| Quote #7
Slowly the life-giving star arose until it was round and burning red in the sky. […] For an hour and a half the sun moved above the horizon, reminding the Eskimos that the birds and mammals would come back, that the snow would melt, and that the great ice pack that pressed against the shore would begin to retreat and set them free to hunt and fish. (2.109-10)
Never is the relationship between man and nature more clear in the novel than when it talks about the sun. The sun is the very reason that human life is possible in the Arctic, and that's a hard thing to forget during those long, dark winters.
| Quote #8
The old Eskimos were scientists too. By using the plants, animals, and temperature, they had changed the harsh Arctic into a home, a feat as incredible as sending rockets to the moon. […] They had been wise. They had adjusted to nature instead of to man-made gadgets. (3.46)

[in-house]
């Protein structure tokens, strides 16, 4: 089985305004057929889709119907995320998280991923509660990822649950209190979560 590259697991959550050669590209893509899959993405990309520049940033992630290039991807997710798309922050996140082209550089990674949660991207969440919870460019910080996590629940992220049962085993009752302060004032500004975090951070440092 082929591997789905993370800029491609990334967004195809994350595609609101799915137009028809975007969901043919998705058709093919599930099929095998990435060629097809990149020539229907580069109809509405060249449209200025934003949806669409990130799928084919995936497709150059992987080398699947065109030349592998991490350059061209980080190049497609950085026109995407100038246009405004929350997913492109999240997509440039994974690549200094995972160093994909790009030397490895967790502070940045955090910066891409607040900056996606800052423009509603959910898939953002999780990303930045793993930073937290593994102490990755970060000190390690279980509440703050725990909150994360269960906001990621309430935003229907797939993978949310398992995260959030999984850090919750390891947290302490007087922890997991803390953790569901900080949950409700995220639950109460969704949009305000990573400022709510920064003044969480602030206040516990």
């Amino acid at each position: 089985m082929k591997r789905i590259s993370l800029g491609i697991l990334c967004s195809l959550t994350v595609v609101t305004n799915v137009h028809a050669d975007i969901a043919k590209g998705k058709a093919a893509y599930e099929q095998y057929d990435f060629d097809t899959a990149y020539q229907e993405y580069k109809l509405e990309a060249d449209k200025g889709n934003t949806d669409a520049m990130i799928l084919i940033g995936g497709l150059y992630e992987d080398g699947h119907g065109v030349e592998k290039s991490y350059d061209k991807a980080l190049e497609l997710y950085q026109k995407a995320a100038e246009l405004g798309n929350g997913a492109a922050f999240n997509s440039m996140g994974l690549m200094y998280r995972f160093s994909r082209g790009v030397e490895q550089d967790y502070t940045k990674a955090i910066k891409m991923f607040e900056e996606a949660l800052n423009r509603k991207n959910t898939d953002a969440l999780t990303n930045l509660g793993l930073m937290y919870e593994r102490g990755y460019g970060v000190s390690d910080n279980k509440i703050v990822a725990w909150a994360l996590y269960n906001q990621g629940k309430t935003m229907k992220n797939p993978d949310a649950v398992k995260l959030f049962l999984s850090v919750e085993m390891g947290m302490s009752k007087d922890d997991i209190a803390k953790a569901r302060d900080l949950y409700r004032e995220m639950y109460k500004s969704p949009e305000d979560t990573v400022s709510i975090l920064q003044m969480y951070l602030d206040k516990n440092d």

Miyax thinks it's wiser to adjust to nature, rather than to try to make nature adjust to man. It's this philosophy that gets her through her tough time on the tundra, with minimal supplies and virtually no food.
| Quote #9
Kapugen considered the bounty the gussaks' way of deciding that the amaroqs could not live on this earth anymore. "And no men have that right, [… The wolves'] passing will end smaller lives upon which even man depends, whether he knows it or not, and the top of the world will pass into silence." (3.101)
The irony of this line is downright tragic. If Kapugen is so convinced that humans don't have a right to end wolves' lives, then why does he hunt them from an airplane at the end of the novel? What's up with that?